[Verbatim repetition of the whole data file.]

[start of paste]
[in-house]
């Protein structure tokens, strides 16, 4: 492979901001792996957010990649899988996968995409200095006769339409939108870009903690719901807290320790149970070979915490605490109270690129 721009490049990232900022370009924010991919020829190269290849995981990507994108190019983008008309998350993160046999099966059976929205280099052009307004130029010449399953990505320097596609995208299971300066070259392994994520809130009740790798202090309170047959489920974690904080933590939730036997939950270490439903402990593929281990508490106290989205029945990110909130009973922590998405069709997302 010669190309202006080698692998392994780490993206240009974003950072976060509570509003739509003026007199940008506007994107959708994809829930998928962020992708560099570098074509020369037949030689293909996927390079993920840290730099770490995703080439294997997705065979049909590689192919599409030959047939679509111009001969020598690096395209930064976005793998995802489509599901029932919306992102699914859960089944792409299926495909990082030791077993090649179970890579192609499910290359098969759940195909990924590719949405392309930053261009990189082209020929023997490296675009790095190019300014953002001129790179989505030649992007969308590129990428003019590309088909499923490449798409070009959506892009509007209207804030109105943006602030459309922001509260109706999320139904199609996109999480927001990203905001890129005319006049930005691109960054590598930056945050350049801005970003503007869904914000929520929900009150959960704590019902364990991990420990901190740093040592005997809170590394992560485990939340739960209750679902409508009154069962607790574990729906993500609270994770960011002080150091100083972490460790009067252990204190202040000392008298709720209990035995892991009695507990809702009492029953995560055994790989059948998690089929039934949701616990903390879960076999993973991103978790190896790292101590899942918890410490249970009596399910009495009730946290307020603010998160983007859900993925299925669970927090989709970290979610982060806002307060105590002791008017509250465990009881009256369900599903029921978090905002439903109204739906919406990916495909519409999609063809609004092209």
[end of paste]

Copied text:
[in-house]
């Protein structure tokens, strides 16, 4: 492979901001792996957010990649899988996968995409200095006769339409939108870009903690719901807290320790149970070979915490605490109270690129 721009490049990232900022370009924010991919020829190269290849995981990507994108190019983008008309998350993160046999099966059976929205280099052009307004130029010449399953990505320097596609995208299971300066070259392994994520809130009740790798202090309170047959489920974690904080933590939730036997939950270490439903402990593929281990508490106290989205029945990110909130009973922590998405069709997302 010669190309202006080698692998392994780490993206240009974003950072976060509570509003739509003026007199940008506007994107959708994809829930998928962020992708560099570098074509020369037949030689293909996927390079993920840290730099770490995703080439294997997705065979049909590689192919599409030959047939679509111009001969020598690096395209930064976005793998995802489509599901029932919306992102699914859960089944792409299926495909990082030791077993090649179970890579192609499910290359098969759940195909990924590719949405392309930053261009990189082209020929023997490296675009790095190019300014953002001129790179989505030649992007969308590129990428003019590309088909499923490449798409070009959506892009509007209207804030109105943006602030459309922001509260109706999320139904199609996109999480927001990203905001890129005319006049930005691109960054590598930056945050350049801005970003503007869904914000929520929900009150959960704590019902364990991990420990901190740093040592005997809170590394992560485990939340739960209750679902409508009154069962607790574990729906993500609270994770960011002080150091100083972490460790009067252990204190202040000392008298709720209990035995892991009695507990809702009492029953995560055994790989059948998690089929039934949701616990903390879960076999993973991103978790190896790292101590899942918890410490249970009596399910009495009730946290307020603010998160983007859900993925299925669970927090989709970290979610982060806002307060105590002791008017509250465990009881009256369900599903029921978090905002439903109204739906919406990916495909519409999609063809609004092209």